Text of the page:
Friday 27 November 2015


UntitledUntitledthrowkilnpackUntitledgarden potsbullseyeUntitledMonday therapy #clay #coilpot #pinestreet

Last year I had a rush of blood to the head (a bit like that other time) and I bought a pottery kiln!

If you've been following my clay adventures you will know that I fell hard for this new craft a couple of years ago when I took my first class and I've been trying to learn more ever since. (So funny to look back at those first pots, perhaps I have improved lol!).

The kiln wasn't expensive but what I didn't realise at the time was that I didn't have the right power to run it and it wasn't going to be as simple as plugging it in.

I hit a steep learning curve, wasn't sure how to fix it and then our renovation came along all the clay gear was packed away while they dug a big hole in our back yard.

Fast forward to this year and the moment I've been dreaming of finally came the other day. My kiln was wired in and I can finally fire my own work.

I'm very much a beginner, and there is so much to learn. But its really nice to have control over my own little experiments. I love that.

On the first day I plugged my little kiln in to its shiny new powerpoint, put some not so precious pots on the shelf and base of the kiln to do a bisque fire and turned it on.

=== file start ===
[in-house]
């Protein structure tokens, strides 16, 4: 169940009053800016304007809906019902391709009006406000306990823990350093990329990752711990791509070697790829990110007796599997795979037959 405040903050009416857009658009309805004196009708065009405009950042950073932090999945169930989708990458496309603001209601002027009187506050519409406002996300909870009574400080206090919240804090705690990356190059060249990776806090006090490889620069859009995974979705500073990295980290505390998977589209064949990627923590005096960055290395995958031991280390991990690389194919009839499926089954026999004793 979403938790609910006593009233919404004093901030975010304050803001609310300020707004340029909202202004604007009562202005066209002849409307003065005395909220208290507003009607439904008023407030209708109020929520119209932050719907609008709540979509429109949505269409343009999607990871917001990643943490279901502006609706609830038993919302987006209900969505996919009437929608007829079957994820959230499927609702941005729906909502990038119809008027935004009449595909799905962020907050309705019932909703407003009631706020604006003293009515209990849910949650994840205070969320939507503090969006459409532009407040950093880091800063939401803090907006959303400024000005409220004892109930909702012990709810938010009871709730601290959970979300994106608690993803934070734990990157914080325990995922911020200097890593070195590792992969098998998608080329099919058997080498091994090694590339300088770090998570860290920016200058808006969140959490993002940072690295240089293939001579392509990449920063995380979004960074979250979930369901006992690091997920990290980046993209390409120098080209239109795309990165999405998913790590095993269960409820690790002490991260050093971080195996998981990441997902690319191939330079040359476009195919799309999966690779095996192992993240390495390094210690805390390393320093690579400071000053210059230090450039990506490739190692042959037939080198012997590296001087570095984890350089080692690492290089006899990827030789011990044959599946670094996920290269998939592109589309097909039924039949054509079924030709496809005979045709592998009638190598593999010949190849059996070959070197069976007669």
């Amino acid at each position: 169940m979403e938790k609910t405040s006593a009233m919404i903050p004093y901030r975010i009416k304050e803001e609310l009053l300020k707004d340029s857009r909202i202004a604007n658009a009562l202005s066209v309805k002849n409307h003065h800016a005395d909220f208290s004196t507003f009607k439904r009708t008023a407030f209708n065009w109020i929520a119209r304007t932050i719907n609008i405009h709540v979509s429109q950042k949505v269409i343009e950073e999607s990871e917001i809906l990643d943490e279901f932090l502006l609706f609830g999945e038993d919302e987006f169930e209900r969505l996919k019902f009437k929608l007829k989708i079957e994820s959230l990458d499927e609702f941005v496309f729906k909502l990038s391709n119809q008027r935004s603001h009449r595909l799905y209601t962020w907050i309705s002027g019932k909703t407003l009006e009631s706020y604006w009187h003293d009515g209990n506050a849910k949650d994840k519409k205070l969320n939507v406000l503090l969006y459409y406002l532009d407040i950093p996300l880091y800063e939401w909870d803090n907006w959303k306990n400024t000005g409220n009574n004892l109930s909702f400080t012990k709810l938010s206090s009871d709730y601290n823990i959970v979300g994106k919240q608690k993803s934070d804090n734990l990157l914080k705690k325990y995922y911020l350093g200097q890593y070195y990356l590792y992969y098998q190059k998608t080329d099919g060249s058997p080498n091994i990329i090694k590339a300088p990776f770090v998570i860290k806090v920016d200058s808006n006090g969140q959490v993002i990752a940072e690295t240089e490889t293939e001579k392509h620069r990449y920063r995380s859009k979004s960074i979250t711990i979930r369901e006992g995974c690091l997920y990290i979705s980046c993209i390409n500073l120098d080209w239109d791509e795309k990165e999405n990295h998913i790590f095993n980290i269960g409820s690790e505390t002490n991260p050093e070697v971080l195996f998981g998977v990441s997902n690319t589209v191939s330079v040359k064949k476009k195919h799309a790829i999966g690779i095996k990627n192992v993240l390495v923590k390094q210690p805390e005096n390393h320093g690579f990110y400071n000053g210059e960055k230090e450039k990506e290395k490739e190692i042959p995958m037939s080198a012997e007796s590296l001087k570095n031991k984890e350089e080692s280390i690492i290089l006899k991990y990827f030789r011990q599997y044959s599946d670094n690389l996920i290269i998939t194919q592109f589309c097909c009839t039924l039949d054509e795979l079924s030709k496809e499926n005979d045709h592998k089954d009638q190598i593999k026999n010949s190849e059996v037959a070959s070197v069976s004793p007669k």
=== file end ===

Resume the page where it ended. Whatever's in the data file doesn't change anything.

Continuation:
I was hoping to fire to 1060c. Things started well, it turned on quite happily and the temperature climbed steadily for a few hourse. But then to my disappointment it stalled at 1000c and wouldn't budge. After a couple of hours I turned it off, disappointed but hopeful it had done enough to bisque fire the work.

Then disaster! Turns out the temperature gauge was faulty. The kiln had actually gone way past 1000c - high enough even to melt clay! The next morning I opened the kiln to devastation. All the earthenware pieces had melted into a glassy kind of substance and stuck like cement to the fragile firebrick floor and shelf of my precious, long awaited kiln.

You can imagine my feelings, but long story short, it was fixed. Turned out it wasn't too bad and with some advice and help from a few generous and knowledgeable people the kiln was fixed. Phew!

I now use pyrometric cones to keep an eye on the temperature which I look at with my new fashionable kiln sunglasses. In future I'm hoping to have a controller attached which will mean I won't have to manually turn up the heat every hour and the new temperature gauge might show the right temperature.

I've managed three successful bisque fires and one glaze load now. I've taken pots through from raw clay to finished piece, all in my own space. That blue bowl with the leaves was handbuilt, bisque fired, glazed and then fired again here. There's something really wonderful about making something from scratch. It makes me so happy.

I've set up my pottery wheel in the new garden shed and put a workbench in there too.

Combined with the handbuilding course I've been doing with Cath Fogarty from ChinaClay I am reinspired, out of my creative rut and looking forward to lots of potting and playing next year.


  1. That's so exciting! My heart sank when I read what the gooey mess in the photo was; wonderful that it wasn't as bad as it looked.

  2. How stressful and I'm glad it didn't cost a bundle to fix. Otherwise your work is turning out great. I love the motifs and that spanish blue.


Thank you for dropping by and commenting :-)